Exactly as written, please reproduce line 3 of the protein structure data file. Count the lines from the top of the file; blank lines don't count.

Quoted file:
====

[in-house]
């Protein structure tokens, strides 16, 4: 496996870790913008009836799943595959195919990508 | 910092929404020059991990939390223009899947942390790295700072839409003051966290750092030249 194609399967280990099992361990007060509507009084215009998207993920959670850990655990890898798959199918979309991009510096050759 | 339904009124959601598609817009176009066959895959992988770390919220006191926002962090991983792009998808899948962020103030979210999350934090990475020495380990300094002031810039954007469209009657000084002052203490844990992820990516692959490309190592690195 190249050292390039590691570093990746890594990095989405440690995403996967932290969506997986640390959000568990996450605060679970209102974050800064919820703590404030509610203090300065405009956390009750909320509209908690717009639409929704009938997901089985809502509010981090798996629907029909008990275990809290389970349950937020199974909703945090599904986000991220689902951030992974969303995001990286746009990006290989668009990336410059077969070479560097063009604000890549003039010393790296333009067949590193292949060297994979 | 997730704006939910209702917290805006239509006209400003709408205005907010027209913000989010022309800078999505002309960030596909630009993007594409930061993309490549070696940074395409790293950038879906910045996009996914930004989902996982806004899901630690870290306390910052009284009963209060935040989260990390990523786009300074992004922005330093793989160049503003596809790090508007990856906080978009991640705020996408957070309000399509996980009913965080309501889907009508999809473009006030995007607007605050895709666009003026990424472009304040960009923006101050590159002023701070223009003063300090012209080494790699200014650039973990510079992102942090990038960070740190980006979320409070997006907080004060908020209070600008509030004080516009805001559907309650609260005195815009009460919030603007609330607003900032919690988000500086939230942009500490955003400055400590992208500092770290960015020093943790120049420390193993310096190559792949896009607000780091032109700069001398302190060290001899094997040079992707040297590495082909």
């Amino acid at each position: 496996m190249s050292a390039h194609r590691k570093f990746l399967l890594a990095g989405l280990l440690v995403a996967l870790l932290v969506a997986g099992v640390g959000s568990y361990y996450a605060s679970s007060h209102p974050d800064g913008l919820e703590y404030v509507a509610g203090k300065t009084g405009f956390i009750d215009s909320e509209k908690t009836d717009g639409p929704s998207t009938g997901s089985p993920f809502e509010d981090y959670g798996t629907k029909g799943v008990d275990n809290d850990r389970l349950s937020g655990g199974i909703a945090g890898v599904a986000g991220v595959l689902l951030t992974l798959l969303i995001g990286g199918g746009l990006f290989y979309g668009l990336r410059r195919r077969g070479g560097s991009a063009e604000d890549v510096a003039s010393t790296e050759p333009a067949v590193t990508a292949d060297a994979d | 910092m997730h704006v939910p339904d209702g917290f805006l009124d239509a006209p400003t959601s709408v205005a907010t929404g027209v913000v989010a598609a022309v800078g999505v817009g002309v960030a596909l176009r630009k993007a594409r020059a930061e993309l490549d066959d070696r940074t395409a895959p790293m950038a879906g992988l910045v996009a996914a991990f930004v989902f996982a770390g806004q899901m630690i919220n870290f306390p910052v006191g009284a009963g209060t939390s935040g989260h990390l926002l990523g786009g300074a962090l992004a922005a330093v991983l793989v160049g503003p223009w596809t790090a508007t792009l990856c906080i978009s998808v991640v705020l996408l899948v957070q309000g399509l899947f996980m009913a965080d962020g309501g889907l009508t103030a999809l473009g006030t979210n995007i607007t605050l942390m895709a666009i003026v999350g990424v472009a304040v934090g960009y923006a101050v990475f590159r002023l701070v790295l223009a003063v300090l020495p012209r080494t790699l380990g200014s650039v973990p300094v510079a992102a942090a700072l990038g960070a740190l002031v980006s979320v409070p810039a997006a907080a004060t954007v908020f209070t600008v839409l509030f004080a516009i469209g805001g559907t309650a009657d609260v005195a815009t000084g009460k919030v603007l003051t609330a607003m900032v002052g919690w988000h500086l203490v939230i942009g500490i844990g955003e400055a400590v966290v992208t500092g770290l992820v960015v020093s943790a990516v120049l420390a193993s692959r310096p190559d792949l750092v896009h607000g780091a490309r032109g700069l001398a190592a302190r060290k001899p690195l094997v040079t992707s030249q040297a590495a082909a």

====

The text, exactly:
């Amino acid at each position: 496996m190249s050292a390039h194609r590691k570093f990746l399967l890594a990095g989405l280990l440690v995403a996967l870790l932290v969506a997986g099992v640390g959000s568990y361990y996450a605060s679970s007060h209102p974050d800064g913008l919820e703590y404030v509507a509610g203090k300065t009084g405009f956390i009750d215009s909320e509209k908690t009836d717009g639409p929704s998207t009938g997901s089985p993920f809502e509010d981090y959670g798996t629907k029909g799943v008990d275990n809290d850990r389970l349950s937020g655990g199974i909703a945090g890898v599904a986000g991220v595959l689902l951030t992974l798959l969303i995001g990286g199918g746009l990006f290989y979309g668009l990336r410059r195919r077969g070479g560097s991009a063009e604000d890549v510096a003039s010393t790296e050759p333009a067949v590193t990508a292949d060297a994979d | 910092m997730h704006v939910p339904d209702g917290f805006l009124d239509a006209p400003t959601s709408v205005a907010t929404g027209v913000v989010a598609a022309v800078g999505v817009g002309v960030a596909l176009r630009k993007a594409r020059a930061e993309l490549d066959d070696r940074t395409a895959p790293m950038a879906g992988l910045v996009a996914a991990f930004v989902f996982a770390g806004q899901m630690i919220n870290f306390p910052v006191g009284a009963g209060t939390s935040g989260h990390l926002l990523g786009g300074a962090l992004a922005a330093v991983l793989v160049g503003p223009w596809t790090a508007t792009l990856c906080i978009s998808v991640v705020l996408l899948v957070q309000g399509l899947f996980m009913a965080d962020g309501g889907l009508t103030a999809l473009g006030t979210n995007i607007t605050l942390m895709a666009i003026v999350g990424v472009a304040v934090g960009y923006a101050v990475f590159r002023l701070v790295l223009a003063v300090l020495p012209r080494t790699l380990g200014s650039v973990p300094v510079a992102a942090a700072l990038g960070a740190l002031v980006s979320v409070p810039a997006a907080a004060t954007v908020f209070t600008v839409l509030f004080a516009i469209g805001g559907t309650a009657d609260v005195a815009t000084g009460k919030v603007l003051t609330a607003m900032v002052g919690w988000h500086l203490v939230i942009g500490i844990g955003e400055a400590v966290v992208t500092g770290l992820v960015v020093s943790a990516v120049l420390a193993s692959r310096p190559d792949l750092v896009h607000g780091a490309r032109g700069l001398a190592a302190r060290k001899p690195l094997v040079t992707s030249q040297a590495a082909a």